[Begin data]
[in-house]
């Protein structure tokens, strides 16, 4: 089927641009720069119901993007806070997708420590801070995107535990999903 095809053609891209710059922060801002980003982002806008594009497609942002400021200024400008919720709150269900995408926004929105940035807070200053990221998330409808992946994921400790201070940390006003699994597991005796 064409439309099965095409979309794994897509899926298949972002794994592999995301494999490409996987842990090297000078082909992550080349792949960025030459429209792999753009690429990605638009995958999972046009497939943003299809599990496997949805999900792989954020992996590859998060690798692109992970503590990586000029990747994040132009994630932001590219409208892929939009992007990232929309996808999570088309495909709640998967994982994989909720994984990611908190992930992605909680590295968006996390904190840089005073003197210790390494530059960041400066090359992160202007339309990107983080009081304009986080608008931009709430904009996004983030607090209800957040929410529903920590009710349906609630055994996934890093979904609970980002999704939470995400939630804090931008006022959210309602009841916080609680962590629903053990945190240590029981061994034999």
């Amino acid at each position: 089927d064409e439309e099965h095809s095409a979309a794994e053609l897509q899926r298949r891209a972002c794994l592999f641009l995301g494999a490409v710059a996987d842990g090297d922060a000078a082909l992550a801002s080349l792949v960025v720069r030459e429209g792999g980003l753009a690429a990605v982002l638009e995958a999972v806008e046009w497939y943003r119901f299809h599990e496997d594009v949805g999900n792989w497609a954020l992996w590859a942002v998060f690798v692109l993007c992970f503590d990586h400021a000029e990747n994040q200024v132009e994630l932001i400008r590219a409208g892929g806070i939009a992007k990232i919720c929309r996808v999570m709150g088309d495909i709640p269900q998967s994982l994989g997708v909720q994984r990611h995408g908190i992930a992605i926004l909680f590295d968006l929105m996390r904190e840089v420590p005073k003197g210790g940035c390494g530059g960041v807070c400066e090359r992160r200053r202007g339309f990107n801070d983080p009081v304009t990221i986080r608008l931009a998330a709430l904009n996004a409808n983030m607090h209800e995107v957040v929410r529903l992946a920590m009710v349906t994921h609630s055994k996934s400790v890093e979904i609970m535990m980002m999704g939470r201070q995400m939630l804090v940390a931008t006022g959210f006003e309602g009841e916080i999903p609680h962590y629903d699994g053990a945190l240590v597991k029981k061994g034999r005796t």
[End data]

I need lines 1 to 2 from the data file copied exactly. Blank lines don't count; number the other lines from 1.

[in-house]
């Protein structure tokens, strides 16, 4: 089927641009720069119901993007806070997708420590801070995107535990999903 095809053609891209710059922060801002980003982002806008594009497609942002400021200024400008919720709150269900995408926004929105940035807070200053990221998330409808992946994921400790201070940390006003699994597991005796 064409439309099965095409979309794994897509899926298949972002794994592999995301494999490409996987842990090297000078082909992550080349792949960025030459429209792999753009690429990605638009995958999972046009497939943003299809599990496997949805999900792989954020992996590859998060690798692109992970503590990586000029990747994040132009994630932001590219409208892929939009992007990232929309996808999570088309495909709640998967994982994989909720994984990611908190992930992605909680590295968006996390904190840089005073003197210790390494530059960041400066090359992160202007339309990107983080009081304009986080608008931009709430904009996004983030607090209800957040929410529903920590009710349906609630055994996934890093979904609970980002999704939470995400939630804090931008006022959210309602009841916080609680962590629903053990945190240590029981061994034999």